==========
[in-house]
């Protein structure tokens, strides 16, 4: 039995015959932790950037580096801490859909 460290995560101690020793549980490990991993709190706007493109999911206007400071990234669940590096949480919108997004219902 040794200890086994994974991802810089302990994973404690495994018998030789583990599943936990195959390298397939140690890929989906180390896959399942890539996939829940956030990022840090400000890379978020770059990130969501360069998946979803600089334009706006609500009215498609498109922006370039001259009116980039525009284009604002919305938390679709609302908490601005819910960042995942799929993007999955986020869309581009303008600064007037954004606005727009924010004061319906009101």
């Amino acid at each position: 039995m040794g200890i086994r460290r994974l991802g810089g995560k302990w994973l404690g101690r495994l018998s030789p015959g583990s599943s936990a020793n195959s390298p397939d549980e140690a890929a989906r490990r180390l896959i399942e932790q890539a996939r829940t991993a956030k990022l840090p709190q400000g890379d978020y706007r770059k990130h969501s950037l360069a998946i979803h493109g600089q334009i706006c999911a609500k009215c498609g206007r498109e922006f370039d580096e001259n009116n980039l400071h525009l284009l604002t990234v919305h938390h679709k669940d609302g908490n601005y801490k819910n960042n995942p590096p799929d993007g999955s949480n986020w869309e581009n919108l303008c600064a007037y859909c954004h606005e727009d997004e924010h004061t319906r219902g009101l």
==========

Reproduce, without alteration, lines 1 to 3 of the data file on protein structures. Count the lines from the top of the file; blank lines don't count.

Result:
[in-house]
């Protein structure tokens, strides 16, 4: 039995015959932790950037580096801490859909 460290995560101690020793549980490990991993709190706007493109999911206007400071990234669940590096949480919108997004219902 040794200890086994994974991802810089302990994973404690495994018998030789583990599943936990195959390298397939140690890929989906180390896959399942890539996939829940956030990022840090400000890379978020770059990130969501360069998946979803600089334009706006609500009215498609498109922006370039001259009116980039525009284009604002919305938390679709609302908490601005819910960042995942799929993007999955986020869309581009303008600064007037954004606005727009924010004061319906009101």
């Amino acid at each position: 039995m040794g200890i086994r460290r994974l991802g810089g995560k302990w994973l404690g101690r495994l018998s030789p015959g583990s599943s936990a020793n195959s390298p397939d549980e140690a890929a989906r490990r180390l896959i399942e932790q890539a996939r829940t991993a956030k990022l840090p709190q400000g890379d978020y706007r770059k990130h969501s950037l360069a998946i979803h493109g600089q334009i706006c999911a609500k009215c498609g206007r498109e922006f370039d580096e001259n009116n980039l400071h525009l284009l604002t990234v919305h938390h679709k669940d609302g908490n601005y801490k819910n960042n995942p590096p799929d993007g999955s949480n986020w869309e581009n919108l303008c600064a007037y859909c954004h606005e727009d997004e924010h004061t319906r219902g009101l």